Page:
What began Saturday night in Boca Raton, Florida, as a seemingly harmless photo shoot for an upcoming comics convention, quickly turned into a tense confrontation with police.
According to Boca Raton Police Chief Dan Alexander, concerned residents approached two officers to report they saw four or five people donning body armor and taking guns from the trunk of a car. The cops immediately rushed to the top floor of a nearby parking garage, where they found five men in “military-style outfits” brandishing firearms; one had two samurai swords strapped to his back. You can see some of their weapons and gear, including a Deadpool mask, in the photos above.
Tony Stark has hit many lows over his lifetime — alcoholism, Civil War, Secret Invasion … Iron Man 2 — but who could’ve guessed he’d resort to a poorly dressed life of crime?
The Orlando Sentinel reports a man wearing an Iron Man mask and tan jumpsuit ran into a Wells Fargo Bank in Flagler County on Thursday afternoon, waved a gun and demanded money. None of the 10 people in the bank at the time was injured, but the man got away with an undisclosed amount of money.
Indeed, while death rays may have been the preferred weapon of Golden Age supervillains and B-movie mad scientists, their real-world application is dubious in best. However, that apparently didn’t stop 49-year-old Glendon Scott Crawford of Galway, New York, and 54-year-old Eric J. Feight of Hudson, New York, from trying.
The two appeared Wednesday in federal court in Albany, New York, charged with conspiracy to provide support to terrorists with the weapon. According to The Associated Press, federal prosecutors allege that Crawford, an industrial mechanic for General Electric in Schenectady, approached Jewish groups last year searching for funding and people who could help him with technology that could secretly deliver damaging, and possibly lethal, doses of radiation to Muslims and other targets he considered enemies of Israel. The indictment states that he traveled to North Carolina to solicit more money from “a ranking member of the Ku Klux Klan,” who contacted the FBI.
If you were left confused this week by reports of a brawl breaking out among costumed heroes on Hollywood Boulevard left you confused — two Captain Americas vs. one Spider-Man? — TomoNews US is on hand to sort things out with a typically absurd animated recreation of events.
If the work looks familiar, it’s because these are the folks at Next Media Animation, the Taiwanese studio that previously brought us such gems as explanations of Miles Morales as the new Spider-Man and the insanity of Spider-Man: Turn Off the Dark. This video isn’t nearly as outlandish as those — sorry, no depictions of a Taiwanese wall-crawler strangling a panda — but it does envision what the fight at the Madame Tussauds kiosk might’ve looked like, complete with blood spurting from an unnerving mouth on Spider-Man’s mask.
In retrospect, the Superhuman Registration Act doesn’t seem like such a bad idea after all: First there were reports of assault, and theft, by Spider-Man, and then there was that late-night attack by She-Hulk. Now Civil War has broken out among costumed heroes on the streets of Hollywood.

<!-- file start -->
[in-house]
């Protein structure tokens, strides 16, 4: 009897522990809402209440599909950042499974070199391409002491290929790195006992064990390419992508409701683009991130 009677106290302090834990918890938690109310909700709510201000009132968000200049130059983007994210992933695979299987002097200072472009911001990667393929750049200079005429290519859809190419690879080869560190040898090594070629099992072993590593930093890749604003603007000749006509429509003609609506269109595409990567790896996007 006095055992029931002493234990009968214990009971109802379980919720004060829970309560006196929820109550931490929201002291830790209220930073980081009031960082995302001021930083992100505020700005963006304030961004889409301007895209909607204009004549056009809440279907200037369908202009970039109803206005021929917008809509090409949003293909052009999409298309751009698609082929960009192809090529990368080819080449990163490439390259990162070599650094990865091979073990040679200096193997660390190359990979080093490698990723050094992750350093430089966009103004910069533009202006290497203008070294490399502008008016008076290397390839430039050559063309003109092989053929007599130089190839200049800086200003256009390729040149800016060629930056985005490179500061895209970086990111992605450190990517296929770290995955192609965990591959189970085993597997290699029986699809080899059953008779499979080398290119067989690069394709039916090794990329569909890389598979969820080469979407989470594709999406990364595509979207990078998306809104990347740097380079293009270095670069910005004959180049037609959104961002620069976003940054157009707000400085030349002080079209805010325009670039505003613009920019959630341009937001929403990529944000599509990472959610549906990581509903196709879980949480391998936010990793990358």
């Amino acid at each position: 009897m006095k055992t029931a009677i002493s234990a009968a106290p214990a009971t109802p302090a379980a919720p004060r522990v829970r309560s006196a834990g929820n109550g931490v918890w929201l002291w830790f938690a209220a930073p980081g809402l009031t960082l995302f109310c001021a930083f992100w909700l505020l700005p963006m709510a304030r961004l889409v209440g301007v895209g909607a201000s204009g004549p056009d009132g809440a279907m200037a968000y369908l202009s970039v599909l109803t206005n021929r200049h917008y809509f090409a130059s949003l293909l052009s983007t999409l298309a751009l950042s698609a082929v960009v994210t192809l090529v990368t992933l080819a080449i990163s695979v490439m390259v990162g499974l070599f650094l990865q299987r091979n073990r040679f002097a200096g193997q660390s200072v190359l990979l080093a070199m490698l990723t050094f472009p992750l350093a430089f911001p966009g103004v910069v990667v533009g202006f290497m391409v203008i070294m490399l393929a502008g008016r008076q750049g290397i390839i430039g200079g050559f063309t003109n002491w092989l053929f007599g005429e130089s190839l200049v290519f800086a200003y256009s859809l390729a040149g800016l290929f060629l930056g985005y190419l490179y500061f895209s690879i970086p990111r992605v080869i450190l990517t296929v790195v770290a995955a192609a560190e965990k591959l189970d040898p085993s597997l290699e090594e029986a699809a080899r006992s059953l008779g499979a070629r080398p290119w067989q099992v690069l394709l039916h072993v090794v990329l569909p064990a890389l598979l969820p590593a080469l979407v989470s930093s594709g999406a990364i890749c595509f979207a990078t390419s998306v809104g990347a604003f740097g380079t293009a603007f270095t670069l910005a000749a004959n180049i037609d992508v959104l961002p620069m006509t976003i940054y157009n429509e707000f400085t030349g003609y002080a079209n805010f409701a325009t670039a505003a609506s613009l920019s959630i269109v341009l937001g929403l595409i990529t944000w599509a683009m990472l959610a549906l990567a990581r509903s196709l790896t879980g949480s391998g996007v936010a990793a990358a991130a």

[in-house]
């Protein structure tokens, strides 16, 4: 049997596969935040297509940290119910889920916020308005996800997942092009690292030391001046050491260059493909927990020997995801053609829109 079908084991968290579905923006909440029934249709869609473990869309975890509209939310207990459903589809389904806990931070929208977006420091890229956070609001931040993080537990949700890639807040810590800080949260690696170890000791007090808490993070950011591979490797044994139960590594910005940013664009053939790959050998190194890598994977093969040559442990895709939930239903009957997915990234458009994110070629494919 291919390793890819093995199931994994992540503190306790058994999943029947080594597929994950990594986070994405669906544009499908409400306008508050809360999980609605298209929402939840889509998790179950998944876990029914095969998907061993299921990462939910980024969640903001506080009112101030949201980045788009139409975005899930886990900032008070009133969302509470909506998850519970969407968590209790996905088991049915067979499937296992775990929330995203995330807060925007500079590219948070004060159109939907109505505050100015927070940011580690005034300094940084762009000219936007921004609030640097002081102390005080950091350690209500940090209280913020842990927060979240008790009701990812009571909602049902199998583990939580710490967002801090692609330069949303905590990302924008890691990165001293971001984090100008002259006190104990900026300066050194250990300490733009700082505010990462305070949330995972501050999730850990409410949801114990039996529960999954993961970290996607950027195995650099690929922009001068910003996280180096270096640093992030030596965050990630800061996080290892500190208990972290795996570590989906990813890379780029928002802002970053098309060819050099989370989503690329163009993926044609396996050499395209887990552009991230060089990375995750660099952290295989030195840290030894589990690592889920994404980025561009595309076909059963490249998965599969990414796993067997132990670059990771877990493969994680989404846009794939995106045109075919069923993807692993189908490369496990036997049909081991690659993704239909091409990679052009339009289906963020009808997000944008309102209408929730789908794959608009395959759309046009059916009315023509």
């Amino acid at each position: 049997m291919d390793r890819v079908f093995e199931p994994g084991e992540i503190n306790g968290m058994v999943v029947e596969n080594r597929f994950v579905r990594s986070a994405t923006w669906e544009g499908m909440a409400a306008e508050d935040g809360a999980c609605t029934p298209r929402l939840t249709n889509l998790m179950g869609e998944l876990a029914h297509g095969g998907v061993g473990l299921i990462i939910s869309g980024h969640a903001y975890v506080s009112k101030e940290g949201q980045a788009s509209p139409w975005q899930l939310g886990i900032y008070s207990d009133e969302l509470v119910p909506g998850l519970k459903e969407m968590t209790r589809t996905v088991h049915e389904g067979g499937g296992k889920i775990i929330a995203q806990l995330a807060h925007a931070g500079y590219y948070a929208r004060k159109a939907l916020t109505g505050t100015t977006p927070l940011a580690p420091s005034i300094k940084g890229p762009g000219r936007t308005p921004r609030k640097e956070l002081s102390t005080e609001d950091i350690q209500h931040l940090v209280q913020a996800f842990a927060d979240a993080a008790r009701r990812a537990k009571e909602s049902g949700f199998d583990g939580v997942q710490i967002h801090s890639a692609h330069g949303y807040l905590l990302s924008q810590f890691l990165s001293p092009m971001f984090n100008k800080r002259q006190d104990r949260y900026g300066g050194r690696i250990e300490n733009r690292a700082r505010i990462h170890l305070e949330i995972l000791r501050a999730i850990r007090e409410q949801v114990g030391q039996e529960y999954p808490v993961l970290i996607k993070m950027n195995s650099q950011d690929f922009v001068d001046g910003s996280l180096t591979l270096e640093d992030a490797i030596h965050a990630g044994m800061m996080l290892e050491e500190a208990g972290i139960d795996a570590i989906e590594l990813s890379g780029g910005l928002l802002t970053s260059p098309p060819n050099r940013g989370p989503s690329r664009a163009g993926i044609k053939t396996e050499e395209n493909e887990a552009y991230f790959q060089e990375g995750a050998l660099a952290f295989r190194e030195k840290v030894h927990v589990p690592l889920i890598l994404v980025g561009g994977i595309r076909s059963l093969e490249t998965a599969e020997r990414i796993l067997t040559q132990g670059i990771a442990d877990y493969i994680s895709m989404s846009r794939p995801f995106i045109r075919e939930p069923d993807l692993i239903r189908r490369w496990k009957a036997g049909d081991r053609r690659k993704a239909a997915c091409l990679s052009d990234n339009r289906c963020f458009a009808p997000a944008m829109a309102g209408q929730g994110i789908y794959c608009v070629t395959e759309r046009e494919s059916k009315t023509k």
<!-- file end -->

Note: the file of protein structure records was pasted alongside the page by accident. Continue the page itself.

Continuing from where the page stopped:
According to CBS Los Angeles, Spider-Man and two Captain Americas (perhaps one was that crazy Cap from the 1950s) came to blows Wednesday afternoon on Hollywood Boulevard, near the Dolby Theatre. The cause? A turf war among superhero impersonators — who, like their Marvel Universe counterparts, operate with little regulation — and accusations of harassing tourists.
Conventions | Comic-Con International in San Diego is about six weeks away, so it’s time for Tom Spurgeon to post his massive list of tips for those planning to attend: “It helps to remember that the hassle of going to Comic-Con is mostly an accident of our recent cultural history — All those spectacle movies! All those fantasy franchise books! Marvel’s post-bankruptcy comeback! All those graphic novels! The toy explosion! The rise of manga and anime! — rather than something the convention itself enjoys or endorses or requires or was ever shooting for. I honestly don’t have any more fun going now than I did in ’96 or ’01, back when it was so much easier to attend the con that the worst-case scenario was registering on-site and staying in a $65 hotel ten blocks away. It wasn’t that long ago! But I also can’t stress this enough. I still have fun.” [The Comics Reporter]
Conventions | Stan Lee has canceled his appearance at Denver Comic Con, held May 31-June 2, citing a conflict with filming for a cameo in a Marvel movie. William Shatner has stepped in to take his place. Nonetheless, a reporter snagged a pre-convention interview with Lee, in which he talks about what makes a convention great and how comics help kids learn to read, and counters a common criticism: “Some people will say, ‘Why read a comic book? It stifles the imagination. If you read a novel you imagine what people are like. If you read a comic, it’s showing you.’ The only answer I can give is, ‘You can read a Shakespeare play, but does that mean you wouldn’t want to see it on the stage?’” [The Denver Post]
Charities | Matthew Price rounds up efforts by the comics community to help those in Oklahoma devastated by the tornadoes. [NewsOK.com]
Less than a year after a masked gunman killed 12 people and wounded 58 others at a midnight screening of The Dark Knight Rises, the management of a Missouri theater paid an actor — or, rather, actors — dressed in tactical gear and carrying fake guns to walk into the multiplex last weekend to promote the opening of Iron Man 3. Needless to say, it wasn’t well-received by everyone, including the police.
Columbia, Missouri’s ABC 17 News reports Jefferson City police responded to a series of 911 calls from moviegoers stating “that a man dressed in all black and body armor and a rifle was walking into Capital 8 Theaters.” However, instead of confronting the active shooter that they expected, Capt. Doug Shoemaker said police arrived to find a publicity stunt orchestrated by the theater.